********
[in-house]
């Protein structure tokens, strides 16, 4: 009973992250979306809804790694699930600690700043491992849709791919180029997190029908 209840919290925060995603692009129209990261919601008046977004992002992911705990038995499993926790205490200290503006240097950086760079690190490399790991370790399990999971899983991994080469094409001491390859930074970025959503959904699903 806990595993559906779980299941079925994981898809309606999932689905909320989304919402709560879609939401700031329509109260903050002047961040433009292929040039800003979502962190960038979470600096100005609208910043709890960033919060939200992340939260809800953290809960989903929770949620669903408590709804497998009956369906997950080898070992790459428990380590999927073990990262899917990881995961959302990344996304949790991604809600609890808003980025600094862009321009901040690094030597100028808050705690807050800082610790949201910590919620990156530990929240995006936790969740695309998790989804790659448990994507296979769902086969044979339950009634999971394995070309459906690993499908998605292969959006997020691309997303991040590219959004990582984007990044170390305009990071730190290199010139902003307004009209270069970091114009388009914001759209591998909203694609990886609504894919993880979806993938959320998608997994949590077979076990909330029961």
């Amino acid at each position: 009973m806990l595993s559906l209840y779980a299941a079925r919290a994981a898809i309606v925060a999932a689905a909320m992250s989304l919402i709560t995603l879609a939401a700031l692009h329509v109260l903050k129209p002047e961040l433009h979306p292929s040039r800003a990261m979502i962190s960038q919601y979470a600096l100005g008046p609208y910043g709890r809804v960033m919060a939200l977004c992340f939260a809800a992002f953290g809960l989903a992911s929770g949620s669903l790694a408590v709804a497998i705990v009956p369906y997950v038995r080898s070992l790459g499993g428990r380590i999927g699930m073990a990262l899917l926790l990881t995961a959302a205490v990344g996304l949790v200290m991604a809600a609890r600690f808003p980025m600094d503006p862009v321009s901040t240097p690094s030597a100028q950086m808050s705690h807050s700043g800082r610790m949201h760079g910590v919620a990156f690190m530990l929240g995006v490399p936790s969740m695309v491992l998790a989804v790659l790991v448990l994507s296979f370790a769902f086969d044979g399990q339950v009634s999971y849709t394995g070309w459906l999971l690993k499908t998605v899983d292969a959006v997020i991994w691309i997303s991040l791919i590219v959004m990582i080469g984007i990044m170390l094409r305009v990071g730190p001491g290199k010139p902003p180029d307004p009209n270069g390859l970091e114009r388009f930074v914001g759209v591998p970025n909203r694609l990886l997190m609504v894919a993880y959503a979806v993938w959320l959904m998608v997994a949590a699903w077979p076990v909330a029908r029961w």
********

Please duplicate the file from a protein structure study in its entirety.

[in-house]
């Protein structure tokens, strides 16, 4: 009973992250979306809804790694699930600690700043491992849709791919180029997190029908 209840919290925060995603692009129209990261919601008046977004992002992911705990038995499993926790205490200290503006240097950086760079690190490399790991370790399990999971899983991994080469094409001491390859930074970025959503959904699903 806990595993559906779980299941079925994981898809309606999932689905909320989304919402709560879609939401700031329509109260903050002047961040433009292929040039800003979502962190960038979470600096100005609208910043709890960033919060939200992340939260809800953290809960989903929770949620669903408590709804497998009956369906997950080898070992790459428990380590999927073990990262899917990881995961959302990344996304949790991604809600609890808003980025600094862009321009901040690094030597100028808050705690807050800082610790949201910590919620990156530990929240995006936790969740695309998790989804790659448990994507296979769902086969044979339950009634999971394995070309459906690993499908998605292969959006997020691309997303991040590219959004990582984007990044170390305009990071730190290199010139902003307004009209270069970091114009388009914001759209591998909203694609990886609504894919993880979806993938959320998608997994949590077979076990909330029961």
């Amino acid at each position: 009973m806990l595993s559906l209840y779980a299941a079925r919290a994981a898809i309606v925060a999932a689905a909320m992250s989304l919402i709560t995603l879609a939401a700031l692009h329509v109260l903050k129209p002047e961040l433009h979306p292929s040039r800003a990261m979502i962190s960038q919601y979470a600096l100005g008046p609208y910043g709890r809804v960033m919060a939200l977004c992340f939260a809800a992002f953290g809960l989903a992911s929770g949620s669903l790694a408590v709804a497998i705990v009956p369906y997950v038995r080898s070992l790459g499993g428990r380590i999927g699930m073990a990262l899917l926790l990881t995961a959302a205490v990344g996304l949790v200290m991604a809600a609890r600690f808003p980025m600094d503006p862009v321009s901040t240097p690094s030597a100028q950086m808050s705690h807050s700043g800082r610790m949201h760079g910590v919620a990156f690190m530990l929240g995006v490399p936790s969740m695309v491992l998790a989804v790659l790991v448990l994507s296979f370790a769902f086969d044979g399990q339950v009634s999971y849709t394995g070309w459906l999971l690993k499908t998605v899983d292969a959006v997020i991994w691309i997303s991040l791919i590219v959004m990582i080469g984007i990044m170390l094409r305009v990071g730190p001491g290199k010139p902003p180029d307004p009209n270069g390859l970091e114009r388009f930074v914001g759209v591998p970025n909203r694609l990886l997190m609504v894919a993880y959503a979806v993938w959320l959904m998608v997994a949590a699903w077979p076990v909330a029908r029961w």